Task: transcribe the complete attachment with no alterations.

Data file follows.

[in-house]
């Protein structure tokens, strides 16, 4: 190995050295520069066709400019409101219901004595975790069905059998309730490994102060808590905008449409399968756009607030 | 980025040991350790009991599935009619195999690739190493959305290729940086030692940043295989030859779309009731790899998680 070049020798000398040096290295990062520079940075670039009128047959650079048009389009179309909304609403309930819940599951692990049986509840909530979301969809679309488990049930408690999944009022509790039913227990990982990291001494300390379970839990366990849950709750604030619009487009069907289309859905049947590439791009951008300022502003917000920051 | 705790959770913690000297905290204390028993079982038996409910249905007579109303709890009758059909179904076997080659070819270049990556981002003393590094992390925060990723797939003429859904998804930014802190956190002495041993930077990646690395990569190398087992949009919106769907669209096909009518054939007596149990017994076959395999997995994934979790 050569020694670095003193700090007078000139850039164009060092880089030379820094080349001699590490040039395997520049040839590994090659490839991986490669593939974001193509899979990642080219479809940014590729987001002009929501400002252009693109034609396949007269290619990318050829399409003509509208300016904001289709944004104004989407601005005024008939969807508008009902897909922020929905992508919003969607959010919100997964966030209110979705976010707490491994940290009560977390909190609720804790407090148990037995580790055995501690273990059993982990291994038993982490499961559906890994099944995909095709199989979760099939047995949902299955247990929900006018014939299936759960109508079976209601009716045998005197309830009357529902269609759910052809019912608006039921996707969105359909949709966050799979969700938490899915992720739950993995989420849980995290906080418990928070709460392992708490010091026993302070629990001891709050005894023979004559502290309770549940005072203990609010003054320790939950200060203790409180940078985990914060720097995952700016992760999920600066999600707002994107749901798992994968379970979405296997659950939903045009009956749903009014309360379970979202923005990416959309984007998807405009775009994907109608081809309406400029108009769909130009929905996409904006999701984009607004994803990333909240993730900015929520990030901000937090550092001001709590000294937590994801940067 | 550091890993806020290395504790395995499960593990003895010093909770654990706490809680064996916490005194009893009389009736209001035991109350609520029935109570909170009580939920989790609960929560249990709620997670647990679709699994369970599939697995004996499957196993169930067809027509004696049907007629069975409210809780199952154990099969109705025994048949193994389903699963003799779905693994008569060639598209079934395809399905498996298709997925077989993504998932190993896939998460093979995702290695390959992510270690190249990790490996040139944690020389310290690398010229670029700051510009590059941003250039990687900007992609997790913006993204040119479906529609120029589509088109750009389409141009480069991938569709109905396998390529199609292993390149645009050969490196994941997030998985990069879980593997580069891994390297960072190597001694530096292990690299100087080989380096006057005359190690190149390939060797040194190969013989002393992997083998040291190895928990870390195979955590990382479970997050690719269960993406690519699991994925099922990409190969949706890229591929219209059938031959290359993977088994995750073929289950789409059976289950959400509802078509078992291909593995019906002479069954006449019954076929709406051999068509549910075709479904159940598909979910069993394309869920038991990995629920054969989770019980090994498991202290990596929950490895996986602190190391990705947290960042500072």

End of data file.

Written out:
[in-house]
């Protein structure tokens, strides 16, 4: 190995050295520069066709400019409101219901004595975790069905059998309730490994102060808590905008449409399968756009607030 | 980025040991350790009991599935009619195999690739190493959305290729940086030692940043295989030859779309009731790899998680 070049020798000398040096290295990062520079940075670039009128047959650079048009389009179309909304609403309930819940599951692990049986509840909530979301969809679309488990049930408690999944009022509790039913227990990982990291001494300390379970839990366990849950709750604030619009487009069907289309859905049947590439791009951008300022502003917000920051 | 705790959770913690000297905290204390028993079982038996409910249905007579109303709890009758059909179904076997080659070819270049990556981002003393590094992390925060990723797939003429859904998804930014802190956190002495041993930077990646690395990569190398087992949009919106769907669209096909009518054939007596149990017994076959395999997995994934979790 050569020694670095003193700090007078000139850039164009060092880089030379820094080349001699590490040039395997520049040839590994090659490839991986490669593939974001193509899979990642080219479809940014590729987001002009929501400002252009693109034609396949007269290619990318050829399409003509509208300016904001289709944004104004989407601005005024008939969807508008009902897909922020929905992508919003969607959010919100997964966030209110979705976010707490491994940290009560977390909190609720804790407090148990037995580790055995501690273990059993982990291994038993982490499961559906890994099944995909095709199989979760099939047995949902299955247990929900006018014939299936759960109508079976209601009716045998005197309830009357529902269609759910052809019912608006039921996707969105359909949709966050799979969700938490899915992720739950993995989420849980995290906080418990928070709460392992708490010091026993302070629990001891709050005894023979004559502290309770549940005072203990609010003054320790939950200060203790409180940078985990914060720097995952700016992760999920600066999600707002994107749901798992994968379970979405296997659950939903045009009956749903009014309360379970979202923005990416959309984007998807405009775009994907109608081809309406400029108009769909130009929905996409904006999701984009607004994803990333909240993730900015929520990030901000937090550092001001709590000294937590994801940067 | 550091890993806020290395504790395995499960593990003895010093909770654990706490809680064996916490005194009893009389009736209001035991109350609520029935109570909170009580939920989790609960929560249990709620997670647990679709699994369970599939697995004996499957196993169930067809027509004696049907007629069975409210809780199952154990099969109705025994048949193994389903699963003799779905693994008569060639598209079934395809399905498996298709997925077989993504998932190993896939998460093979995702290695390959992510270690190249990790490996040139944690020389310290690398010229670029700051510009590059941003250039990687900007992609997790913006993204040119479906529609120029589509088109750009389409141009480069991938569709109905396998390529199609292993390149645009050969490196994941997030998985990069879980593997580069891994390297960072190597001694530096292990690299100087080989380096006057005359190690190149390939060797040194190969013989002393992997083998040291190895928990870390195979955590990382479970997050690719269960993406690519699991994925099922990409190969949706890229591929219209059938031959290359993977088994995750073929289950789409059976289950959400509802078509078992291909593995019906002479069954006449019954076929709406051999068509549910075709479904159940598909979910069993394309869920038991990995629920054969989770019980090994498991202290990596929950490895996986602190190391990705947290960042500072």